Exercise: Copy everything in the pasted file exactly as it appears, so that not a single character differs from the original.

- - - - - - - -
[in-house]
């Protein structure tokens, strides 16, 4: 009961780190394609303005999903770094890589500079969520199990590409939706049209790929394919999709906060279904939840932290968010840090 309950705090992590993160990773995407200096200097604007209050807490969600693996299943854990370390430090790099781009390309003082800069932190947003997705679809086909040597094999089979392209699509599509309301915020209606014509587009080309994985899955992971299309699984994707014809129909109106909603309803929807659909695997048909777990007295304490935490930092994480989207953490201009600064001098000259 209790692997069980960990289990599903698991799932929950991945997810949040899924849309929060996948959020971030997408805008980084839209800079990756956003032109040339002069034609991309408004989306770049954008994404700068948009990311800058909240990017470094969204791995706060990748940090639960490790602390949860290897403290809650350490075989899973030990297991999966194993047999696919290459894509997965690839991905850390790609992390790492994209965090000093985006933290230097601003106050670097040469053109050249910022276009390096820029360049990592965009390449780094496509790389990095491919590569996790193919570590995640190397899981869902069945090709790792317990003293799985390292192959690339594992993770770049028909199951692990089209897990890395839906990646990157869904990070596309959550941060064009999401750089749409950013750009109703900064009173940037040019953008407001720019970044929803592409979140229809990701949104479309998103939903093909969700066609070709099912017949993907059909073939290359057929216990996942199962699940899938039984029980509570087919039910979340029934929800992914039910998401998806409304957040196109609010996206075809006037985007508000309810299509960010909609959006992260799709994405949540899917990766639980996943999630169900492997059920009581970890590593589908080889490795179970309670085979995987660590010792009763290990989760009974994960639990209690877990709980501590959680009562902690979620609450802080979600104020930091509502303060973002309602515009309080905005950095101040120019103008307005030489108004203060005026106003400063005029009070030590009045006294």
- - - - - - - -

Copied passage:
[in-house]
């Protein structure tokens, strides 16, 4: 009961780190394609303005999903770094890589500079969520199990590409939706049209790929394919999709906060279904939840932290968010840090 309950705090992590993160990773995407200096200097604007209050807490969600693996299943854990370390430090790099781009390309003082800069932190947003997705679809086909040597094999089979392209699509599509309301915020209606014509587009080309994985899955992971299309699984994707014809129909109106909603309803929807659909695997048909777990007295304490935490930092994480989207953490201009600064001098000259 209790692997069980960990289990599903698991799932929950991945997810949040899924849309929060996948959020971030997408805008980084839209800079990756956003032109040339002069034609991309408004989306770049954008994404700068948009990311800058909240990017470094969204791995706060990748940090639960490790602390949860290897403290809650350490075989899973030990297991999966194993047999696919290459894509997965690839991905850390790609992390790492994209965090000093985006933290230097601003106050670097040469053109050249910022276009390096820029360049990592965009390449780094496509790389990095491919590569996790193919570590995640190397899981869902069945090709790792317990003293799985390292192959690339594992993770770049028909199951692990089209897990890395839906990646990157869904990070596309959550941060064009999401750089749409950013750009109703900064009173940037040019953008407001720019970044929803592409979140229809990701949104479309998103939903093909969700066609070709099912017949993907059909073939290359057929216990996942199962699940899938039984029980509570087919039910979340029934929800992914039910998401998806409304957040196109609010996206075809006037985007508000309810299509960010909609959006992260799709994405949540899917990766639980996943999630169900492997059920009581970890590593589908080889490795179970309670085979995987660590010792009763290990989760009974994960639990209690877990709980501590959680009562902690979620609450802080979600104020930091509502303060973002309602515009309080905005950095101040120019103008307005030489108004203060005026106003400063005029009070030590009045006294």